The town's community bike share program is gearing up for its second season and the program's organizers are ready to ride.
The Simsbury Free Bike not-for-profit bike share with just six bikes and will begin the season on May 1 with 50 refurbished bikes for residents and their guests to borrow and ride for free.
Program director Larry Linonis and a team of volunteers have been busy preparing the bikes for public use. Each bike is painted blue with Simsbury Free Bike painted in gold letters. Some bikes have baskets and all bikes are equipped with safety lights, a bell, and a bike lock.
"This year we're much more prepared," Linonis said. "Some of us have been working all winter long to get the fleet prepared."
The program began with just one bicycle center at Andy's Market which closed its doors in March. This year bikes can be borrowed from Fitzgerald's Supermarket, Simsbury Town Hall, Bidwell's Yard, Garden & Pet Center, Flamig Farm, and Riverfront Miniature Golf & Ice Cream in Unionville. Bikes will also be available to guests at Simsbury Inn.
The organization plans on expanding its reach in the community and could eventually open locations in Granby and Avon.
"It is our hope to have bikes all along the trails from Massachusetts to New Haven," Linonis said.
To borrow a bike riders must be at least 18 years old and possess a photo ID to confirm their age. After riders sign a waiver, the bikes can be borrowed for 24 hours with just a $10 refundable deposit. Riders will be given helmets and bike locks with their rentals, Linonis said.
This year the program will run from May 1 through October 31.
Linonis said he hopes to see more people taking advantage of the program and the town's trails.
"It's a joy to see people out there riding the trail," Linonis said. "It's a great thing to have, it's a linear park."
This year the program will offer mountain bikes at the Flamig Farm bicycle center.
"We want to encourage people to use the dirt bike trails that exist in that area, it's very underutilized," Linonis said. Stratton Brook Park, The Ethel Walker School, Great Pond, and Onion Mountain Park all offer unpaved trails for riders.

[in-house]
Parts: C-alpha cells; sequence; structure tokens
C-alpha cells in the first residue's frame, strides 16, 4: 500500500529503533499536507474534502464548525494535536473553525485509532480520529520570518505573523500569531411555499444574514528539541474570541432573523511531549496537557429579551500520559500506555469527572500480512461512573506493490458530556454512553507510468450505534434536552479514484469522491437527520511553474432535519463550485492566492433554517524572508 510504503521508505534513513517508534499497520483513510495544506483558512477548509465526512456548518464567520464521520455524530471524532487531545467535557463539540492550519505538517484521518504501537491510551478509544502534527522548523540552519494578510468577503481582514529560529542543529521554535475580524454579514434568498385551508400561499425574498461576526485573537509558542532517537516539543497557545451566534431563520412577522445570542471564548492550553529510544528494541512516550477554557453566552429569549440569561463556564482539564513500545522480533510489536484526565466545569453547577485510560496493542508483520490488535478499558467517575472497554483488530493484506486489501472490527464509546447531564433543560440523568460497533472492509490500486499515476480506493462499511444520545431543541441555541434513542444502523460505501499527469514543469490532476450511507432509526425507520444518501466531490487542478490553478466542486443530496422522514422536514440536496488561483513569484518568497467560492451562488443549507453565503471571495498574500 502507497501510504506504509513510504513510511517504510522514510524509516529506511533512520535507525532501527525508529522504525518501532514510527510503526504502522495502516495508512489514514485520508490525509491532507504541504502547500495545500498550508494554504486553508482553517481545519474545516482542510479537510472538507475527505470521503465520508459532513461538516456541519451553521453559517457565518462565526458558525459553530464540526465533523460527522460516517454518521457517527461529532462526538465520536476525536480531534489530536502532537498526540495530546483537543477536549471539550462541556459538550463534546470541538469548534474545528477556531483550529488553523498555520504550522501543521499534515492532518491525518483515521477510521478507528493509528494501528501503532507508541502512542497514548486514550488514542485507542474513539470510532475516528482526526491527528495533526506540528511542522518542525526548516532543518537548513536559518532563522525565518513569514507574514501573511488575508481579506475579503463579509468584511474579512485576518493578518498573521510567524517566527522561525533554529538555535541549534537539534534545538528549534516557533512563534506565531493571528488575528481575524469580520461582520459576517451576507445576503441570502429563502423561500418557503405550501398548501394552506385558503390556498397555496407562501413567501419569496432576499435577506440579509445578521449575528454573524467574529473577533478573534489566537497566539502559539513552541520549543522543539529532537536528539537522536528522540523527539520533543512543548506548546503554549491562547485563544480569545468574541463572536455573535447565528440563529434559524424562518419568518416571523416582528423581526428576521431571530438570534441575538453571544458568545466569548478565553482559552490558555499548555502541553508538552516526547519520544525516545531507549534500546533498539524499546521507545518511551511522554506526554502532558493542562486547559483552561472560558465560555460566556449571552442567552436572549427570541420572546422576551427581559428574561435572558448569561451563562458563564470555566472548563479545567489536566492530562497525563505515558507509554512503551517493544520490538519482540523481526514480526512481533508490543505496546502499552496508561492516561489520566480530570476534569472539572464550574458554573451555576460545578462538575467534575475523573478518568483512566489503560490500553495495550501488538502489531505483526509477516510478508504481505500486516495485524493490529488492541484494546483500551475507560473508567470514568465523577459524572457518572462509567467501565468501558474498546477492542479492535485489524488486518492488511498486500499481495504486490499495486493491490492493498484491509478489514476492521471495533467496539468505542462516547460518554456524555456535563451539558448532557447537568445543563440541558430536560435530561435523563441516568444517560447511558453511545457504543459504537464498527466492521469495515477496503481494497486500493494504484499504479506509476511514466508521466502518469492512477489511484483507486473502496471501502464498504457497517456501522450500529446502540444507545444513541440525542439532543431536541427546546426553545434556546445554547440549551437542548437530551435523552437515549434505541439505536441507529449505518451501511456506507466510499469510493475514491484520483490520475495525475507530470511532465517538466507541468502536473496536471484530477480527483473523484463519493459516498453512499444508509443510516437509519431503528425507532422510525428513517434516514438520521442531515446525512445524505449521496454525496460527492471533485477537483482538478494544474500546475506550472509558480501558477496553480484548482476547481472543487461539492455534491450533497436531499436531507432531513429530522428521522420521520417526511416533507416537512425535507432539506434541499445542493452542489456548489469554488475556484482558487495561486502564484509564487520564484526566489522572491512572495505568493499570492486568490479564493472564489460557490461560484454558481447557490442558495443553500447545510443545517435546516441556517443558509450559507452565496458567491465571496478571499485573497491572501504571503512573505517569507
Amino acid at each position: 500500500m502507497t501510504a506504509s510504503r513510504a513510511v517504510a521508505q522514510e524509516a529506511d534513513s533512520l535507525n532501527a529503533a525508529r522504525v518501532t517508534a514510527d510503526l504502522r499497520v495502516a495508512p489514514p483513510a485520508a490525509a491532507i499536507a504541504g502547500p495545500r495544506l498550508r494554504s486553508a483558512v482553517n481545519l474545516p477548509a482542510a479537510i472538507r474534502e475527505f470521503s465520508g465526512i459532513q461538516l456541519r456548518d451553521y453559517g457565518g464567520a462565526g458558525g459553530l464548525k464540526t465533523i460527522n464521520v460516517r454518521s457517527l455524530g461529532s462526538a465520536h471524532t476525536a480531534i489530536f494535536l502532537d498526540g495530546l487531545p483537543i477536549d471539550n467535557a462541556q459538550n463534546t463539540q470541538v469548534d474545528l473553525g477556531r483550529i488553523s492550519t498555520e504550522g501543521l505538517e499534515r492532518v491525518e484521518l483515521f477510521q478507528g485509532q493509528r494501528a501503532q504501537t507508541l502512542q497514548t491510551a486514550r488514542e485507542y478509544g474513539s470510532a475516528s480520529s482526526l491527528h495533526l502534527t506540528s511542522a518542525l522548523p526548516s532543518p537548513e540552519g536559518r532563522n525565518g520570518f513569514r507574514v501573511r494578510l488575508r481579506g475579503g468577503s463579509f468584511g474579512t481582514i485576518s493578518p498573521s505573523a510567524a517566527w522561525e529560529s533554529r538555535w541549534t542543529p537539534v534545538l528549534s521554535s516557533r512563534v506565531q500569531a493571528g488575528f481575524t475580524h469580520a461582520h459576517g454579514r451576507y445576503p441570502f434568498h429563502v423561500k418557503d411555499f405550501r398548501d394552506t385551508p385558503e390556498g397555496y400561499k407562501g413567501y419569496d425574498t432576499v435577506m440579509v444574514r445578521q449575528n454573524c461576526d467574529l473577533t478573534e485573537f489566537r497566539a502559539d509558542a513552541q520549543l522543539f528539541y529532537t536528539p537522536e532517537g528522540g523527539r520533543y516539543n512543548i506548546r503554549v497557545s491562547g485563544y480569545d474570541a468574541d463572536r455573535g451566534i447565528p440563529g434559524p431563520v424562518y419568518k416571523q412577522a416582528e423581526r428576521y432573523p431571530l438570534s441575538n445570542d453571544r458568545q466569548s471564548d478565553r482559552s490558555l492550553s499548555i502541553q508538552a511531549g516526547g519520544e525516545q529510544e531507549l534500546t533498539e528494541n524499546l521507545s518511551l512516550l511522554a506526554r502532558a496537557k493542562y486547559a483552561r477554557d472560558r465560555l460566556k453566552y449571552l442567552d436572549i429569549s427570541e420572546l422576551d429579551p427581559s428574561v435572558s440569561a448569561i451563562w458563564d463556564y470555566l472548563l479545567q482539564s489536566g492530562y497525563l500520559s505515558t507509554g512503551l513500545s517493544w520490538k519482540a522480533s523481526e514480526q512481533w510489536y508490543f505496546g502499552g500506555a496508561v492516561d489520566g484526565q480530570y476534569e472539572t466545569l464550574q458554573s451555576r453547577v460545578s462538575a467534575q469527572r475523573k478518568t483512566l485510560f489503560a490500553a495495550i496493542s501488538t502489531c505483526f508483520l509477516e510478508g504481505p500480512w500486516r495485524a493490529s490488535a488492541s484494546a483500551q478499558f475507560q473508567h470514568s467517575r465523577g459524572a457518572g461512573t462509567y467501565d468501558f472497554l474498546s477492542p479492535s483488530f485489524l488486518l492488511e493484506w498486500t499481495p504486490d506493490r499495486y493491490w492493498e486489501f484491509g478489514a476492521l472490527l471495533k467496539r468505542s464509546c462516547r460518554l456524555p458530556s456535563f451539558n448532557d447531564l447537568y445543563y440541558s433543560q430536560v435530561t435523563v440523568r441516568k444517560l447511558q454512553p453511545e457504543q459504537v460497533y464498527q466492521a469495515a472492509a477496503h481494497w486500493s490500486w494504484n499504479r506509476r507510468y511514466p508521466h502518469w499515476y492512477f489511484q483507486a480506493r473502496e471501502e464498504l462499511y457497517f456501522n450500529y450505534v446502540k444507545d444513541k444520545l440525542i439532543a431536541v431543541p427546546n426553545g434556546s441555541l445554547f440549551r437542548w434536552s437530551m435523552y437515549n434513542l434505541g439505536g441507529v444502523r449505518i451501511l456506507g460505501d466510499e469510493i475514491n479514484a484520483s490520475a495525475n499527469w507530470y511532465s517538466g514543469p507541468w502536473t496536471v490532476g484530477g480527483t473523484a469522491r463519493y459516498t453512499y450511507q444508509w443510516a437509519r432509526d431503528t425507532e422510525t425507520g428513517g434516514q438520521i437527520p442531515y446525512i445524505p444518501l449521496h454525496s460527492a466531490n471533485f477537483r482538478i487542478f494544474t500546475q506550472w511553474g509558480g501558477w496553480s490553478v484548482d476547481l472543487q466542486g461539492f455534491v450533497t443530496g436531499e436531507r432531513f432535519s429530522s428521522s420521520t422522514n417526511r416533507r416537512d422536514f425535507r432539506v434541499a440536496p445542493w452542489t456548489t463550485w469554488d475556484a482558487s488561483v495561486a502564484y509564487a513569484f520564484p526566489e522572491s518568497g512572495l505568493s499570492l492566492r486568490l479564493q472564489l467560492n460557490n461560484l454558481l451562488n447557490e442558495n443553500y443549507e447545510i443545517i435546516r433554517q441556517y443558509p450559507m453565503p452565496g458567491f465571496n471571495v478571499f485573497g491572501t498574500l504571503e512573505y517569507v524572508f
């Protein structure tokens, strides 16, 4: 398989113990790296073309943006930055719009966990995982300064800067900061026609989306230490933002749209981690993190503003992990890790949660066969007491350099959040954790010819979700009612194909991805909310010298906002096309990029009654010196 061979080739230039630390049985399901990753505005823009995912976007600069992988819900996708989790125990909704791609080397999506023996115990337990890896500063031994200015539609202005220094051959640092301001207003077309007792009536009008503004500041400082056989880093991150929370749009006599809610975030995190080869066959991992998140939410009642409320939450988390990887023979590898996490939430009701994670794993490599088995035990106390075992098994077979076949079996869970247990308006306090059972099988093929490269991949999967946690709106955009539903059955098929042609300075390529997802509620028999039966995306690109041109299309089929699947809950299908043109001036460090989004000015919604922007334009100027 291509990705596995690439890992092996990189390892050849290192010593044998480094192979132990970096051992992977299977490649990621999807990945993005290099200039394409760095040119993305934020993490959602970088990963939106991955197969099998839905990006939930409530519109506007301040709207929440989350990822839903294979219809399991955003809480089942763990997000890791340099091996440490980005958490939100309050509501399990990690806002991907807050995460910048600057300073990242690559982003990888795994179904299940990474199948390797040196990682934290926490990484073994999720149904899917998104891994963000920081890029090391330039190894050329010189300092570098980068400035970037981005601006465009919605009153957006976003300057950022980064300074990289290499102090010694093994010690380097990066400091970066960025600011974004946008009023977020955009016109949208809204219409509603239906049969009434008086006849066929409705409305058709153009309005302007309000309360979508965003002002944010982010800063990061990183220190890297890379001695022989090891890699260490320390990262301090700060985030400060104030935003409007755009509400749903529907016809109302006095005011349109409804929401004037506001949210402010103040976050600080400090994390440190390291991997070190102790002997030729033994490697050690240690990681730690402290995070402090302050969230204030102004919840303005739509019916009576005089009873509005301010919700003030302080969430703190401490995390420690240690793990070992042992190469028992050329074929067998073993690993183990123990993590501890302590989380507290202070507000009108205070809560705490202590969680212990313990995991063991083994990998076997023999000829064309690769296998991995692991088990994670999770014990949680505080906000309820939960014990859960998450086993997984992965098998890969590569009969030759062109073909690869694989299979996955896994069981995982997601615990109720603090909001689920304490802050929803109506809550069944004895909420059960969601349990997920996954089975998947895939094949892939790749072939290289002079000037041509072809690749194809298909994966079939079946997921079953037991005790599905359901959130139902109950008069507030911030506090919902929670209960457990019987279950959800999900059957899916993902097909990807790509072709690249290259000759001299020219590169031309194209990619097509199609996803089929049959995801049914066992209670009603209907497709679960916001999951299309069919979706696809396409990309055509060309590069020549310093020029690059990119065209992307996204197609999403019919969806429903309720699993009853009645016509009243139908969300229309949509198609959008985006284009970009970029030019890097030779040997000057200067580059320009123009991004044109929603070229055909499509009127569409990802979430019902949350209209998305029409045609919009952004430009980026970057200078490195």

The mountain bikes will not be equipped with baskets, Linonis added.
The program was initiated by Public Works Director Tom Roy who wanted to make use of dozens of bikes that had accumulated over the years at the department. The bikes had been confiscated by the police department or were abandoned. Now the bikes are coming from individual donors and businesses like Newington Bicycle and Pedal Power in Middletown.
The program has also had strong local support from businessman Steve Mitchell, the businesses acting as bicycle centers, and the Bicycle Cellar. The Andreo family, formerly the owners of Andy's Market, agreed to lease space in the Andy's Market plaza to the program for a nominal amount.
Other sponsors for the organization include: The Farmington Valley Trails Council
The Bicycle Cellar, The Red Stone Pub, Cedar Hill Home Inspection, D.E. Jacobs, Harvest Cafe, Mitchell Auto Group, Paine's Inc. , Sarah Byrnes Goldsmith, The Simsbury Inn, Flamig Farm, and Martocchio Music.
Simsbury Free Bike and Connecticut Adaptive Cycling are both part of the Children and Adult Mobility Project, a not-for-profit organization that serves people with disabilities in Connecticut and Western Massachusetts. CAMP President Kenneth Messier approached Simsbury Free Bike organizers when the town was unable to launch the program because of insurance reasons.
For more information about the program email firstname.lastname@example.org or visite the Simsbury Free Bike Facebook page.